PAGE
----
Jones, M. (2003). Controlling emotions in sport. The Sport Psychologist, 17, 471-486.
by Rachel Webb
Given the large effect that emotion has been known to have on sports performance, this article aims to provide not only extensive support for the relationship between emotion and performance, but also provides strategies and techniques to enhance emotional control. The material in this article is largely based on Lazarus’ cognitive-motivational-relational theory of emotion, emphasizing that emotions occur when the individual appraises encounters with the environment as having either a negative or positive significance (meaning) for them and thus effects the motivation behind behavior (Jones, 2003). Since an emotion must happen as a response to something, research has made the simple connection to the cognitive process that will determine the relevance of the event in order to elicit the appropriate emotion for that individual. The research speaks to both a primary and secondary appraisal, primary looking at how stimuli relates to their goal and secondary appraisal explaining how they interpret their ability to cope with the stimuli. Jones also reviews the characteristics of emotional responses as revealed in three main elements. Physiological changes, which look at the level of arousal you are in, subjective experience or your personal interpretation of the event, and action tendencies, which are behaviors, elicited by the attempt to cope with the event.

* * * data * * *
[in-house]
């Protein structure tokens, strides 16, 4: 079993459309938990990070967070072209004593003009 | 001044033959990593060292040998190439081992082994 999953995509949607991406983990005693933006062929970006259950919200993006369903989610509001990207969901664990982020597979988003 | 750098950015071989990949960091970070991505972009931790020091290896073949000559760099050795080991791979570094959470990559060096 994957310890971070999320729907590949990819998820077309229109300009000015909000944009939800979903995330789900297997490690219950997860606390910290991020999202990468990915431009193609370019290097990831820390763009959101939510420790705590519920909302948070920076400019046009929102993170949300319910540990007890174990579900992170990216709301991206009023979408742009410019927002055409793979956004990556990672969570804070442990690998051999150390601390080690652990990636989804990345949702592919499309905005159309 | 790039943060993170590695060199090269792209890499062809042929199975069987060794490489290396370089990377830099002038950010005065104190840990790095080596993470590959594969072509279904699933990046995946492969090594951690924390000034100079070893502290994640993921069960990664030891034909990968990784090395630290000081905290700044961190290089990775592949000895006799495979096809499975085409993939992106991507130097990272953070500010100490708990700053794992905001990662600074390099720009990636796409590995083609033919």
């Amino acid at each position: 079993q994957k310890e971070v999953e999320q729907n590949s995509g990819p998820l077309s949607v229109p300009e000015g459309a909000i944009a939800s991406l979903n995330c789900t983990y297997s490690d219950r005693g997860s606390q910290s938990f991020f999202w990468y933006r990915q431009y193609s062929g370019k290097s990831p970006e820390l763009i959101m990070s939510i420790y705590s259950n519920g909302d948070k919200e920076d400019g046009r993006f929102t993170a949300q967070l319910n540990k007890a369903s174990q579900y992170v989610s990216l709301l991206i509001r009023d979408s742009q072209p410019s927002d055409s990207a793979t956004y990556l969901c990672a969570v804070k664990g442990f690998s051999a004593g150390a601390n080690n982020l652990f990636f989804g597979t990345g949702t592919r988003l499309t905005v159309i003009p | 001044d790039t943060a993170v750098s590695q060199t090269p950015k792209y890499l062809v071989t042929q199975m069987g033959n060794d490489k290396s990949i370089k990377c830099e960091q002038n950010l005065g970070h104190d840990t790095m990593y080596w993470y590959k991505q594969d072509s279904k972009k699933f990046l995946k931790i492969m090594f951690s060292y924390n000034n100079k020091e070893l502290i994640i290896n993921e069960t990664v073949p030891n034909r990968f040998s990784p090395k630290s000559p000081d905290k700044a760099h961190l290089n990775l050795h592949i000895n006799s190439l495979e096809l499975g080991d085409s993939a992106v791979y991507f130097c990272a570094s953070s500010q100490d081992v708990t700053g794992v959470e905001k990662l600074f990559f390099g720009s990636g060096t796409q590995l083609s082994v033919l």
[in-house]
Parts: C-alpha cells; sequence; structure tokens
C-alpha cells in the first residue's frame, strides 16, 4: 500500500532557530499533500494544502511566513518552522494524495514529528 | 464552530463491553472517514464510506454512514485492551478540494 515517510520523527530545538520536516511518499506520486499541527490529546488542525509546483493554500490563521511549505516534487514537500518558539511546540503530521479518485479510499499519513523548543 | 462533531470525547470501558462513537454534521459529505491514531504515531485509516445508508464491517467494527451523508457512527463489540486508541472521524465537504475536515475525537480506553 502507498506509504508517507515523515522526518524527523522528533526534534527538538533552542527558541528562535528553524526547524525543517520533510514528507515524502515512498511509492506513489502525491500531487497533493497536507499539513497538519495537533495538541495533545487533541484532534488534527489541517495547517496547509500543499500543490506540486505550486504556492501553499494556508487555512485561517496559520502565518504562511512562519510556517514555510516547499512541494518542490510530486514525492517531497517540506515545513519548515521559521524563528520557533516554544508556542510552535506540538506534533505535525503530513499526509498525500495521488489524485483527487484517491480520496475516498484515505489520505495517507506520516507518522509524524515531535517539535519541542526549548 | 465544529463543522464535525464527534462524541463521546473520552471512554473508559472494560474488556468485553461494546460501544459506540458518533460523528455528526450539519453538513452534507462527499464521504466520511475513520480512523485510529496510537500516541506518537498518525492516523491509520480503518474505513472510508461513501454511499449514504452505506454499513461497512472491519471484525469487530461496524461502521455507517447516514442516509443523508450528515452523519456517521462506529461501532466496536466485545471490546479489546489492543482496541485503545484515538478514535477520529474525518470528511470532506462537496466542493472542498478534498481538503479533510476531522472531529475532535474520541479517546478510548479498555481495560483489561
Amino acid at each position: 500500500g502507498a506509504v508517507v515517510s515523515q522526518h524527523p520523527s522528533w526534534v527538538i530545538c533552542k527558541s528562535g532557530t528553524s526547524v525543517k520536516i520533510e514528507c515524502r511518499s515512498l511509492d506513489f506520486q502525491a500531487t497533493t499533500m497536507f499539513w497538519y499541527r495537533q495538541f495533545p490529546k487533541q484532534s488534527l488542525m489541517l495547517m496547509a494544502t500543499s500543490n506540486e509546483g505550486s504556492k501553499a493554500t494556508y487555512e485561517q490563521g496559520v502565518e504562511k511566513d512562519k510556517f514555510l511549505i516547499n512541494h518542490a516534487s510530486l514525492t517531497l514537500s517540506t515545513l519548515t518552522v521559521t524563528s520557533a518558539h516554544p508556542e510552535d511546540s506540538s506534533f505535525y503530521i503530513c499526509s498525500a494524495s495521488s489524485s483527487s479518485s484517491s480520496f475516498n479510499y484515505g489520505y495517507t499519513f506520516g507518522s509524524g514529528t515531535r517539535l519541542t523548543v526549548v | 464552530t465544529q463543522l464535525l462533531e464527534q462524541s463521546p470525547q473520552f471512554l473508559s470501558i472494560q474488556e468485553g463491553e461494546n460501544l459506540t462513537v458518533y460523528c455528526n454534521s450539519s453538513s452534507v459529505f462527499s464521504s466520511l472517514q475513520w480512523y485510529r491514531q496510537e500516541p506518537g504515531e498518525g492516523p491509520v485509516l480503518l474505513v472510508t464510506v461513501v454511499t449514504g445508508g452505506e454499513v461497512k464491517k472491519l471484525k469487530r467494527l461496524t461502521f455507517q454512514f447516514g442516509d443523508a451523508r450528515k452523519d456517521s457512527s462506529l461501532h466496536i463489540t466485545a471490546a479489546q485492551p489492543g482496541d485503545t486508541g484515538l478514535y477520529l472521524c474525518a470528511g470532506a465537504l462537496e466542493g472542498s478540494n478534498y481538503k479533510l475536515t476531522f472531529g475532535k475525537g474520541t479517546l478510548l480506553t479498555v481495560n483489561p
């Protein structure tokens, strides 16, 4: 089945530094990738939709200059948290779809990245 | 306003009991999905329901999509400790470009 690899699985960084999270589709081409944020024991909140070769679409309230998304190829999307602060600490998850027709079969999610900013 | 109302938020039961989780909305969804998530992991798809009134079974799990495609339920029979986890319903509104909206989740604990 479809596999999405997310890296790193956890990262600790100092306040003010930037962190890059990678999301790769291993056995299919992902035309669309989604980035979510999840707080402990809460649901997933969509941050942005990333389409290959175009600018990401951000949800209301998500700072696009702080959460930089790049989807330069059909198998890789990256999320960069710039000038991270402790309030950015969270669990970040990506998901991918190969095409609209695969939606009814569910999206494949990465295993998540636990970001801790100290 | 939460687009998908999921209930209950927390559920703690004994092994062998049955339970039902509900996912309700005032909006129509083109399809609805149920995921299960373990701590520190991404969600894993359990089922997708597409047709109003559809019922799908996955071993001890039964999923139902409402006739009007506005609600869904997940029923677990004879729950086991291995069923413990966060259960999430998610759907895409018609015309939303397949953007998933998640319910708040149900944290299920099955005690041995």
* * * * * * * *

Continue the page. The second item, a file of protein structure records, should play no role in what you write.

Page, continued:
Further discussion on the suggestion that an individual’s emotional state could influence motivation along with physical and cognitive functioning is presented. Athletes aim for an optimal emotional state for performance in order to generate the energy needed to preform and maintain the effort needed for a task, thus suggesting that dysfunctional emotional levels may result in an insufficient amount of energy (or motivation) to preform. In that same venue, cognitive resources can become limited as a result of other emotions such as worrying. This use of mental resources can either help an athlete allocate more energy towards a task, or drain them of the energy needed to be successful.
All optimal levels of emotion and need for cognitive resources is specialized to each individual athlete. For example a football player may need the excess emotion of anger to increase their strength and to complete a 10 second play, whereas a golfer may feel their fine motor skills being impaired by such high levels of anger because of the physiological and cognitive effect anger can have. The techniques discussed are extensions of the cognitive-behavioral approach, suggesting that our cognitive perceptions intermixed with our emotions will dictate our behavior, behavior being a good or bad performance. Jones examines an extensive list of strategies to provide emotional control for athletes comprised of self-statement modification, imagery, Socratic dialogue, corrective experiences self-analysis, didactic approach, storytelling metaphors and poetry, reframing, cognitive paradox, and problem-solving skills (2003). Although there has been clear evidence to support Lazarus’s cognitive-motivational-relational theory, it is suggested for future applied research to evaluate the techniques and their direct effects on individual athletes or the effects on teams as a whole.